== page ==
Advocacy: Some Reflections on an Ambiguous Term

  • H. Tristram EngelhardtJr.
Part of the Philosophy and Medicine book series (PHME, volume 33)


Myron Genel’s explorations bring the idea of advocacy into question: What is it to be an advocate? In Roman times, “advocatus” was the term for a legal assistant or a councillor. It was derived from the Latin “advocare”, to call or to summon one to a place, especially for council or aid. It also meant to avail oneself of someone, such as an assistant, witness, or counselor, in some cause. The formal and forensic valence of these usages is an ancient one. In English it continues to suggest a conflictual circumstance. As is conveyed by Genel’s essay, advocacy intimates the intrusion of an authority into decisions by parents regarding their children. Under such circumstances, it is unlikely that there will be a single understanding of proper advocacy or of the authority of an advocate.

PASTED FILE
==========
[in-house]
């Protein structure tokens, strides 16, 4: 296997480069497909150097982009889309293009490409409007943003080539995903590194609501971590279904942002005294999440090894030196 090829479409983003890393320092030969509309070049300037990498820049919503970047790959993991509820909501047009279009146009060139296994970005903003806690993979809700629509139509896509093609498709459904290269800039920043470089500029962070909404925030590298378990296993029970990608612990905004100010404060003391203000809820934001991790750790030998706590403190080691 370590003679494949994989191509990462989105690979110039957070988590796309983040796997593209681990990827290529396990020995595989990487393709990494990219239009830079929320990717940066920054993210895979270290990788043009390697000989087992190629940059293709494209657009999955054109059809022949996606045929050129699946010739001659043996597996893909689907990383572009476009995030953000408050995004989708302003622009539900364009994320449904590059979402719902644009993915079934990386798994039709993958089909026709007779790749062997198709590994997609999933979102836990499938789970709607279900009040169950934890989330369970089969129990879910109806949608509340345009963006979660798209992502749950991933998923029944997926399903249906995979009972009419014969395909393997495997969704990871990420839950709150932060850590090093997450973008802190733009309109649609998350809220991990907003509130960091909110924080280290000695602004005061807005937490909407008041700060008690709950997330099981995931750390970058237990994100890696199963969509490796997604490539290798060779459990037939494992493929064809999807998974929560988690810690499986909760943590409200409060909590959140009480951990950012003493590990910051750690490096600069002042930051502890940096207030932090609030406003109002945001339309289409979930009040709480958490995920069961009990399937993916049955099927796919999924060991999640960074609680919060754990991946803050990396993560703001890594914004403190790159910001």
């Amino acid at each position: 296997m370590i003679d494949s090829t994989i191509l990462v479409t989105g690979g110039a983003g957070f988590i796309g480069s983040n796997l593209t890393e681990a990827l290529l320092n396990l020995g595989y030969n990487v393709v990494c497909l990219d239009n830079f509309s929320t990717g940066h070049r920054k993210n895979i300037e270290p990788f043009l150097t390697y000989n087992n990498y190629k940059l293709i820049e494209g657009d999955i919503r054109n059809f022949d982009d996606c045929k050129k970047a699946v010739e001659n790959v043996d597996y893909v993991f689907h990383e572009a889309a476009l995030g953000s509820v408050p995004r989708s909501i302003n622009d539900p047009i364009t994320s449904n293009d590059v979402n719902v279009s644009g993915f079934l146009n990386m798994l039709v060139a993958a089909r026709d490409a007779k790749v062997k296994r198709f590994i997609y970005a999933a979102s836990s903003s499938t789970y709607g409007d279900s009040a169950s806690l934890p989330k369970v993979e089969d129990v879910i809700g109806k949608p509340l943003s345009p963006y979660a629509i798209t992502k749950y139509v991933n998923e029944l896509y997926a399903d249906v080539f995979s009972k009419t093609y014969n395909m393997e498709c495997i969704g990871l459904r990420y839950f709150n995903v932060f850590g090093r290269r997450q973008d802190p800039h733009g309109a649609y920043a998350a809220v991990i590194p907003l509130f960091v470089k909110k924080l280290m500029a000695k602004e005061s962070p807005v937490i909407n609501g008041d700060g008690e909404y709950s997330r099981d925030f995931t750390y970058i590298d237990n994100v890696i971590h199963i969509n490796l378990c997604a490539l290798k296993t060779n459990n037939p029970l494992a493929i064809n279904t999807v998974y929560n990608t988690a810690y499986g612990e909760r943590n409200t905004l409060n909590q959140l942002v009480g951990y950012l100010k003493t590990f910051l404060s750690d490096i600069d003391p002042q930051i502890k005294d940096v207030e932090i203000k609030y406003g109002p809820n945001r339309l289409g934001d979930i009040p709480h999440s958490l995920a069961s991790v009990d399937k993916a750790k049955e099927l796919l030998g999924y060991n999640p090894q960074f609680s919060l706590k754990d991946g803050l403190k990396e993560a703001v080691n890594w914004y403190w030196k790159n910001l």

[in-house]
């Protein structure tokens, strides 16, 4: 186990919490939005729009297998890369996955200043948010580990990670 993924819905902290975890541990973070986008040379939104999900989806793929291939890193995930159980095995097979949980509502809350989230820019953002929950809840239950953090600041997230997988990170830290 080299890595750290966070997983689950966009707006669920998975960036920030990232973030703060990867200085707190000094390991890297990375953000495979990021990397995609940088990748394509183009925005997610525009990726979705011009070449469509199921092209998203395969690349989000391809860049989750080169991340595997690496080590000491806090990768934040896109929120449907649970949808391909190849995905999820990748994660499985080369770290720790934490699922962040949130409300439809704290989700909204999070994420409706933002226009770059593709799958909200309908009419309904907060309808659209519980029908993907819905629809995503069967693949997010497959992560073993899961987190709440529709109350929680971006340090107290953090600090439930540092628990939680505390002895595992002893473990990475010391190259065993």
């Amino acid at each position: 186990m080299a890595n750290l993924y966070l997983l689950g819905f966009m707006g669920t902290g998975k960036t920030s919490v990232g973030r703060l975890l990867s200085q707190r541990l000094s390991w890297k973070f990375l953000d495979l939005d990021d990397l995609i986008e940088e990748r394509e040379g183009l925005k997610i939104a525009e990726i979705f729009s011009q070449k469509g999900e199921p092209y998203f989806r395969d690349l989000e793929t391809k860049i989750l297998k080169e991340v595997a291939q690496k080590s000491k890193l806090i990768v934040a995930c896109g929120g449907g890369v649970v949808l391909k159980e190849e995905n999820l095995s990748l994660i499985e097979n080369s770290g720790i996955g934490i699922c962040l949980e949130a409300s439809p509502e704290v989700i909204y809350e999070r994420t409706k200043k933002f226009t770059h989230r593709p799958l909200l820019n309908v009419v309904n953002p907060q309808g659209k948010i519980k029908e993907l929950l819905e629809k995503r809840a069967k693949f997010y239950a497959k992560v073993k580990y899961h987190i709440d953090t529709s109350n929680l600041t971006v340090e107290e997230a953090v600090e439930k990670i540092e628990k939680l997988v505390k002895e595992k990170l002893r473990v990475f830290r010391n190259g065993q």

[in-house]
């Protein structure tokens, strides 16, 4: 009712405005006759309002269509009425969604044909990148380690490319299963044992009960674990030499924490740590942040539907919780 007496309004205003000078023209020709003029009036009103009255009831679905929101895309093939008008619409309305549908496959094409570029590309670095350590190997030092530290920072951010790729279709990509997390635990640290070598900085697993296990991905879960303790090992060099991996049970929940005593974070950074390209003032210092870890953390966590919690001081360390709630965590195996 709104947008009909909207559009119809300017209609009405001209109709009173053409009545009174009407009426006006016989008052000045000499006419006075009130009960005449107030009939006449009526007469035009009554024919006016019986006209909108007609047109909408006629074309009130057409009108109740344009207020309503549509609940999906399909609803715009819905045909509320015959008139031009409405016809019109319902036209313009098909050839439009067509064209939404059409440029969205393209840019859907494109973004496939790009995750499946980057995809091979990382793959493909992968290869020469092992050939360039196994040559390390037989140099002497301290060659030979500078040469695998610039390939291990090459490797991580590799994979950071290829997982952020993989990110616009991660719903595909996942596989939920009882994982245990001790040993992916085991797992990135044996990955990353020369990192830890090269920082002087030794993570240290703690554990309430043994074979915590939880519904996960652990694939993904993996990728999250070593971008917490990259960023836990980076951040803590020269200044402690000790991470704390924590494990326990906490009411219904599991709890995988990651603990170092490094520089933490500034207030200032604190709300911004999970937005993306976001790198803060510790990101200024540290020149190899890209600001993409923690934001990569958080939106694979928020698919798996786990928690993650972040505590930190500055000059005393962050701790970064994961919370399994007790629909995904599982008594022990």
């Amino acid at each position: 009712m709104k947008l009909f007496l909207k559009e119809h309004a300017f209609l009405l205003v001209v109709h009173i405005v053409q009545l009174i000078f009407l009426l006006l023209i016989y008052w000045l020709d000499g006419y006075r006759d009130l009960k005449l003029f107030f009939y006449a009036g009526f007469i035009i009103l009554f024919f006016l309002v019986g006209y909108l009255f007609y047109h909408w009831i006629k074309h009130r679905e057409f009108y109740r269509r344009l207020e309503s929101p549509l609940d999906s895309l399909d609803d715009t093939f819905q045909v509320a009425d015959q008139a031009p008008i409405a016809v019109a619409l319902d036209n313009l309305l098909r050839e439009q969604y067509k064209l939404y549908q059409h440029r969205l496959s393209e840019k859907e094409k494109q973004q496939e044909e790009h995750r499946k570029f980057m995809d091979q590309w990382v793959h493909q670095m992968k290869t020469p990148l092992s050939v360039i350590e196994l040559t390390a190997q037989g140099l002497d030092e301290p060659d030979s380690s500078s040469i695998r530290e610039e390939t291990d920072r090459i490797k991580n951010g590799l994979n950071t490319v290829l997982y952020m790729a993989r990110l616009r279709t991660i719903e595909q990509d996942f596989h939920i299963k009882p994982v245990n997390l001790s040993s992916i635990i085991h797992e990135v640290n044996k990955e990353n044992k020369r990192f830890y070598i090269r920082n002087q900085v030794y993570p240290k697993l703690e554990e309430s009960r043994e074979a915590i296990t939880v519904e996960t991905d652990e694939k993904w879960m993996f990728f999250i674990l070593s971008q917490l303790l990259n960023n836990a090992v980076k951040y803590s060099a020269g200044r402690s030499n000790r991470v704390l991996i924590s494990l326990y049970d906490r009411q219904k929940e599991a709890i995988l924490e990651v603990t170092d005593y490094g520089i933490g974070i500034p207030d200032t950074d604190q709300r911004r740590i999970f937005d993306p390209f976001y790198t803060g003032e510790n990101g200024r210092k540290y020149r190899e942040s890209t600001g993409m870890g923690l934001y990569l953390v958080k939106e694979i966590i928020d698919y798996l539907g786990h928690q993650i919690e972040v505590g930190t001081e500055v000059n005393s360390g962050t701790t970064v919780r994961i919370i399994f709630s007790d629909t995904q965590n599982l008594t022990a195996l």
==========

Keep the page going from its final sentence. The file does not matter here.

State Authority Roman Time Ambiguous Term Private Resource Fiduciary Responsibility 
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  1. 1.
    Cronin, D. A.: 1958, “The Moral Law in Regard to the Ordinary and Extraordinary Means of Conserving Life”, dissertation, Gregorian University, Rome.Google Scholar
  2. 2.
    Engelhardt, H. T., Jr.: 1986, The Foundations ofBioethics, Oxford, New York.Google Scholar

Copyright information

© Kluwer Academic Publishers 1989

Authors and Affiliations

  • H. Tristram EngelhardtJr.
    • 1
  1. 1.Baylor College of MedicineHoustonUSA

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